# Crace Enemy Torpedo Calculator

Crace Enemy Torpedo Calculator[1]

The Crace Enemy Torpedo Calculator was a defensive Torpedo Control instrument conceived by then-Lieutenant (T) John Gregory Crace around 1912 and tested alongside the similar Bunbury Enemy Torpedo Calculator in 1914-1916.[2]

Its functions could be worked out using a Battenberg Course Indicator, a Torpedo Control Disc or a Torpedo Director Pattern 2006 or Pattern 2392, but the importance of quick decisions as regard enemy torpedo attack merited custom treatment.[3]

## Design and Use

The Crace instrument had the following parts as labelled in the drawing to right:[4]

• a torpedo disc, "A", graduated in circles of 500 yards extending to the maximum range of the enemy torpedo, centered on own ship
• a cursor, "B", moved by a screw shaft turned by a knob to set the distance own ship would travel during time-of-flight of the torpedo.
• a sliderule, "C", to help determine the distance to move the cursor based on enemy range and speed of enemy torpedo
• a sliding bar, "D", to show up to 6 ships astern or ahead at 2.5 cable spacing
• a range bar, "E", mounted on the cursor and graduated up to 20,000 yards, able to rotate to enemy bearing

The user would:[5]

1. set the slide rule to range and speed of enemy torpedo
2. set cursor position by noting distance travelled by own ship at its speed as indicated on sliderule
3. set the pointer of sliding bar to the ship in the line to be considered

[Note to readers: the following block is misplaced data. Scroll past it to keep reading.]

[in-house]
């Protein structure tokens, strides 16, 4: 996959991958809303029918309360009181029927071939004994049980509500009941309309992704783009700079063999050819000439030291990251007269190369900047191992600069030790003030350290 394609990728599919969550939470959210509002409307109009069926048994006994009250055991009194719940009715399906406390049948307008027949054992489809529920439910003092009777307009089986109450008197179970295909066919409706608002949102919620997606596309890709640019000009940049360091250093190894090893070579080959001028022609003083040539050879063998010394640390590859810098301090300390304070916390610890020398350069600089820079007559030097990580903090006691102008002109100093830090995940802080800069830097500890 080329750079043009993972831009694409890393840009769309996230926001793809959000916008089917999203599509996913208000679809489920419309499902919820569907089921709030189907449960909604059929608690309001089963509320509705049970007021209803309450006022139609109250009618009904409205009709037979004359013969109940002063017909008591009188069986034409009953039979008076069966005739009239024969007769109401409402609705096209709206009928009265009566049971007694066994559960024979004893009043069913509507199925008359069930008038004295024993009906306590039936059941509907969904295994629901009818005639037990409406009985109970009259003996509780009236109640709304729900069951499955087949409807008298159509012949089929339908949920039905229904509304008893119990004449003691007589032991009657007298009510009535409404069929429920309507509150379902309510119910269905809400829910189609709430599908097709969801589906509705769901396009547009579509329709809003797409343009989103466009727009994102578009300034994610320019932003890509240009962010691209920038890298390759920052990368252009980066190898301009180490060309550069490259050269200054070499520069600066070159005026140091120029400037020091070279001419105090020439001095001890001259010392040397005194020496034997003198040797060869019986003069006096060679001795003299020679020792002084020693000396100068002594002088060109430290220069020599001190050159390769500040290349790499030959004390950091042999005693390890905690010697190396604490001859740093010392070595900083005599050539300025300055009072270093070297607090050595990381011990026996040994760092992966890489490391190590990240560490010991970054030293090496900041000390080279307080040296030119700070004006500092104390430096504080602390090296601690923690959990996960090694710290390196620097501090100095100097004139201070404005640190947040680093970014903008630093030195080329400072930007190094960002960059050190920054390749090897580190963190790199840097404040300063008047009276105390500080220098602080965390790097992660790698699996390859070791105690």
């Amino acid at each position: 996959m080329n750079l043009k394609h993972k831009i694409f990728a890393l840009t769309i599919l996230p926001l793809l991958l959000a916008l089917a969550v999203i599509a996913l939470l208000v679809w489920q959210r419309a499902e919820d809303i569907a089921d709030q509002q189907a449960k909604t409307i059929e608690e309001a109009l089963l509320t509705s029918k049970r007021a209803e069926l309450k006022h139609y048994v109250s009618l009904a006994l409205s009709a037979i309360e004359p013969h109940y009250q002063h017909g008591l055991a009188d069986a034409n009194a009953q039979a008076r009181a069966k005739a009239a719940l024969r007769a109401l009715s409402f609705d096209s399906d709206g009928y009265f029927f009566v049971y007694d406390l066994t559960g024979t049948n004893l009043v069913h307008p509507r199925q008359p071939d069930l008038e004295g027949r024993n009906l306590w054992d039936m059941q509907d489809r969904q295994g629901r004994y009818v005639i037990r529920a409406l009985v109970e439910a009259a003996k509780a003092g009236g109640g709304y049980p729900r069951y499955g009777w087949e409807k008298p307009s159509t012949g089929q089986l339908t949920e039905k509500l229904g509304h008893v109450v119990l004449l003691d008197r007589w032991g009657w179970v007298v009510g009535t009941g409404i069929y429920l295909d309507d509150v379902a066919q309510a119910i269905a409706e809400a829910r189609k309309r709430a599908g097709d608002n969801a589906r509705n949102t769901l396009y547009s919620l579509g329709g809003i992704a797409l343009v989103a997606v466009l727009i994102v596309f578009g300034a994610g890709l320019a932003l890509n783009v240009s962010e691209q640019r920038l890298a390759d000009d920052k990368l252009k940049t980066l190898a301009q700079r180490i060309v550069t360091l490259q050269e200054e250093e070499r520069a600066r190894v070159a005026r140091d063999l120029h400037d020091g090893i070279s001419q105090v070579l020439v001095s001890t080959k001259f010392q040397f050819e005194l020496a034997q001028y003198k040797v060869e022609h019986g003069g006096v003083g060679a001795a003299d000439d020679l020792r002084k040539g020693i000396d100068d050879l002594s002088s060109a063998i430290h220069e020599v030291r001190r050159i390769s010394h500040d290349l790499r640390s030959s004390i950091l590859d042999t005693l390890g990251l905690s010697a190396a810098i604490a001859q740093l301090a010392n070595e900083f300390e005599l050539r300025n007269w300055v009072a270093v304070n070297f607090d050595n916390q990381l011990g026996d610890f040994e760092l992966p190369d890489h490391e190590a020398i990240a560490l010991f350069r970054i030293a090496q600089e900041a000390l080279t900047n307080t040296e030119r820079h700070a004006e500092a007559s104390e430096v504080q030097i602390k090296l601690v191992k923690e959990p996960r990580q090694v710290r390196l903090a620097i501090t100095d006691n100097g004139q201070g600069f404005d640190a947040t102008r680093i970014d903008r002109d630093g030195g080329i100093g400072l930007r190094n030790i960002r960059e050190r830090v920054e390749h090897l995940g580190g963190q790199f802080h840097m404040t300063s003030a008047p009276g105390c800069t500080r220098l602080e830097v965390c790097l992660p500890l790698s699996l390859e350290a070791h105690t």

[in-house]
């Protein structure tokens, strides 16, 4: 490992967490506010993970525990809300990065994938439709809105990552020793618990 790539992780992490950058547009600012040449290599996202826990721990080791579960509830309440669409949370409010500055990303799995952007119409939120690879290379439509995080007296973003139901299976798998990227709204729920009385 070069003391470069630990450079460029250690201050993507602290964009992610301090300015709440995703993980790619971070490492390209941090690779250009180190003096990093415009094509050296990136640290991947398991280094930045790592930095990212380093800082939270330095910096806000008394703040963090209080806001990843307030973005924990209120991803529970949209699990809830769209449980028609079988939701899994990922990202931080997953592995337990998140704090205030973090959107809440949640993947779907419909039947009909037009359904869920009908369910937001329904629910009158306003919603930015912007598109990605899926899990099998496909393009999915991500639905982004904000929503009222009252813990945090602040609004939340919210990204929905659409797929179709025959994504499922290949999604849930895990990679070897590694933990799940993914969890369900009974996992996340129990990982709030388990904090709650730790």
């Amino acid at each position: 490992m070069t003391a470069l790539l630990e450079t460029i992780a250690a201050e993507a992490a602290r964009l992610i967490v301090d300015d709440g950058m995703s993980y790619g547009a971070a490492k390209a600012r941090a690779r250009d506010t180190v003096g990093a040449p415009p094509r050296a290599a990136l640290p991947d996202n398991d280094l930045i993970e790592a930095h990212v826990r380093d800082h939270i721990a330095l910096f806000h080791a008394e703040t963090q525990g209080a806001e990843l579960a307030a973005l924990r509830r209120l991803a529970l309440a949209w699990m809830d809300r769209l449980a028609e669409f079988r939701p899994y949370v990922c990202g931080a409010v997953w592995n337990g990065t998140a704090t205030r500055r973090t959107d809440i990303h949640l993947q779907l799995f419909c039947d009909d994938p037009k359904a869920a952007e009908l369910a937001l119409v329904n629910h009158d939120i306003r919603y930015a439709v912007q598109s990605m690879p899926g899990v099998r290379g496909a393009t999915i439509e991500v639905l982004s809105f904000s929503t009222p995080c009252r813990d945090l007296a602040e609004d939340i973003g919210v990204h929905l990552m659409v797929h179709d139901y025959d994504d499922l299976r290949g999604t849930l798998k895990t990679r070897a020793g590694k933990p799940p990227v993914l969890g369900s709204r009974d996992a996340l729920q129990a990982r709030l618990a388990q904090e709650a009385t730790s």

4. set the range bar to the enemy bearing
5. observe the indicated range on the range bar where it cuts the torpedo circle If the present range is less than this, the enemy is in torpedo range.

To discover how much of a turn is required to escape from torpedo range, the user could note how far he had to rotate the range bar until the indicated threat is no more.

## History and Deployment

Six examples of both the Crace and Bunbury devices were manufactured for testing with flagships. The six Crace units were to be tried in H.M.S. Emperor of India, Invincible, St. Vincent, H.M.A.S. Australia, H.M.S. King George V and Princess Royal. The device was described in the Handbook for Torpedo Control, 1915 and in a special pamphlet.[6]

The trials were completed in 1917, and it was decided that there was little to differentiate between Crace and Bunbury alternatives.[7]

## Footnotes

1. Handbook of Torpedo Control, 1916. Plate 24.
2. Annual Report of the Torpedo School, 1915. p. 60.
3. Handbook of Torpedo Control, 1916. p. 42.
4. Handbook of Torpedo Control, 1916. pp. 43-44.
5. Handbook of Torpedo Control, 1916. p. 44.
6. Annual Report of the Torpedo School, 1915. p. 60.
7. Annual Report of the Torpedo School, 1917. p. 200.

## Bibliography

• {HTC1916}}
• H.M.S. Vernon. Annual Report of the Torpedo School, 1914. Copy 5 at The National Archives. ADM 189/34.
• H.M.S. Vernon. (Jan 1916) Annual Report of the Torpedo School, 1915. C.B. 1166. Copy 1025 at The National Archives. ADM 189/35.